History education has (quite rightly) been under serious scrutiny this past week. It’s something I have been studying over this past few months since evaluating the education system in the USA and their approach to the story of thanksgiving, which is deeply troubling. For context, I teach history to young people as a living. I embody characters after doing a lot of research and have a responsibility to be as authentic as possible. This also means that I understand it’s not as simple as sitting a group of children down and going into graphic detail about colonisation, the slave trade, and our profoundly troubling past.
The information will just not be processed if a child is scared, scarred or troubled by your words. There is a much more complicated issue of sensitivity and how we approach the subjects in an age-appropriate way in primary schools. ’13th’ on Netflix is superb and very effective, as is ’12 Years a Slave’. Neither of which I would show to a class of Y5 children.
This is the problem.
A lack of appropriate resources is preventing these necessary conversations. I had a very similar issue when summarising the Mayflower story into a 5 minute video appropriate for children: how do I approach the topic? Should I approach the topic? Am I qualified enough? What happens if I get it wrong? There have been so many lies and pieces of outdated information in the curriculum that many of us have to re-educate ourselves before teaching others. How many adults will still think of ‘I before E, except after C’ when spelling a word? Even though that rule is nonsense and will lead to mistakes.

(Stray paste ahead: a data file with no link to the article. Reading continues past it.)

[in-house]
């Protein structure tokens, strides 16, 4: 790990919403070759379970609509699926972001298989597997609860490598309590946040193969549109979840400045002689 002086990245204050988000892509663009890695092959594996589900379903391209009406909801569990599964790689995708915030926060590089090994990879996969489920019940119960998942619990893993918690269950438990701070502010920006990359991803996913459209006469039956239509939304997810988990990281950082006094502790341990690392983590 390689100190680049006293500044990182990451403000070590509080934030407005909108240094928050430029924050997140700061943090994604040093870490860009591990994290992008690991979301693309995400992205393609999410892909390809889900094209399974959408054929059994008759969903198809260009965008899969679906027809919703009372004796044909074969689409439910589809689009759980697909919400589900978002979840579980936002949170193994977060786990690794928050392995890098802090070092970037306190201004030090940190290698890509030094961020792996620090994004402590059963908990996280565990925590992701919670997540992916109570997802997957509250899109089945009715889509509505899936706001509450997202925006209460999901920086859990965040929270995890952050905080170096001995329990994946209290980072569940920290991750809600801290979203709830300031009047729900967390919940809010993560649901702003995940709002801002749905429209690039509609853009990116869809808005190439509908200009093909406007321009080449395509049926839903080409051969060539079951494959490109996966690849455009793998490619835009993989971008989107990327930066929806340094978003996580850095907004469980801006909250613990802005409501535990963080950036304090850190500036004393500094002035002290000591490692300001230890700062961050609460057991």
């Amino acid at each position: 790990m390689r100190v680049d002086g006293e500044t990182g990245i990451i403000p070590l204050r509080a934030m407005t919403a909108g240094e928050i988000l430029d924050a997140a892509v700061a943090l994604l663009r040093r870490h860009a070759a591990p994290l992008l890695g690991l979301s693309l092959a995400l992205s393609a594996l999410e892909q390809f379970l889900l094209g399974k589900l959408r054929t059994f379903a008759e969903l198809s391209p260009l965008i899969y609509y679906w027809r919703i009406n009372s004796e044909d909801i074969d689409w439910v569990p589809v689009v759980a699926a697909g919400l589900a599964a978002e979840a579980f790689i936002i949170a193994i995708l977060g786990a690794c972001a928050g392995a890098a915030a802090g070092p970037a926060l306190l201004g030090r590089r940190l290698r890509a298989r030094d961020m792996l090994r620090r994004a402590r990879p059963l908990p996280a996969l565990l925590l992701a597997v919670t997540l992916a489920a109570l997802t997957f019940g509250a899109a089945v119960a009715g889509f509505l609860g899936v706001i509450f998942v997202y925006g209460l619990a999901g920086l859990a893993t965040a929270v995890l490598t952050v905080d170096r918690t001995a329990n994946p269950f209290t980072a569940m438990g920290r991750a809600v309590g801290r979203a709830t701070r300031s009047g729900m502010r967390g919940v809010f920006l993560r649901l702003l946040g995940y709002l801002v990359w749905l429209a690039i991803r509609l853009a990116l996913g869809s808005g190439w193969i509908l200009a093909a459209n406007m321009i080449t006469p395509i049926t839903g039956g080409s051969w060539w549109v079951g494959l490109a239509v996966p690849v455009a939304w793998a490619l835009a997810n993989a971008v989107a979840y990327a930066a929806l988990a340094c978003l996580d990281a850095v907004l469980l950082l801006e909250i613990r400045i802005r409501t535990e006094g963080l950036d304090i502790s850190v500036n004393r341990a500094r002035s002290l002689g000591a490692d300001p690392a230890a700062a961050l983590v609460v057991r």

I remember being told in school that during an job interview, when asked what our weaknesses are, we should tell the interviewer a strength but disguise it as a weakness eg. ‘being a perfectionist’, which is awful advice and will immediately be seen as dishonest.
I wonder how many people have missed out on jobs or have been spelling words incorrectly because of this bad advice from teachers in the past.
When corrected, we can either say:
- ‘That’s the way I was taught it, so that’s how I’ll always do it’
- ‘It’s not my fault, my teacher taught me this way’
- ‘Thanks for informing me, I will change now I have new information’
Of course, teachers aren’t doing this to intentionally trip us up. In most cases, it’s what they learnt when they were at school, or it was in a course document they read when they started teaching in the 80s. As teachers, it can be embarrassing to be corrected, but it shouldn’t be. We can dwell on mistakes, blame our own education, or we can admit our mistake, correct it and make a note of it for when we come back to the topic in future.
As educators, we need to adopt the same mindset when re-evaluating our history lessons.
‘We have been misinformed, but that ends here.’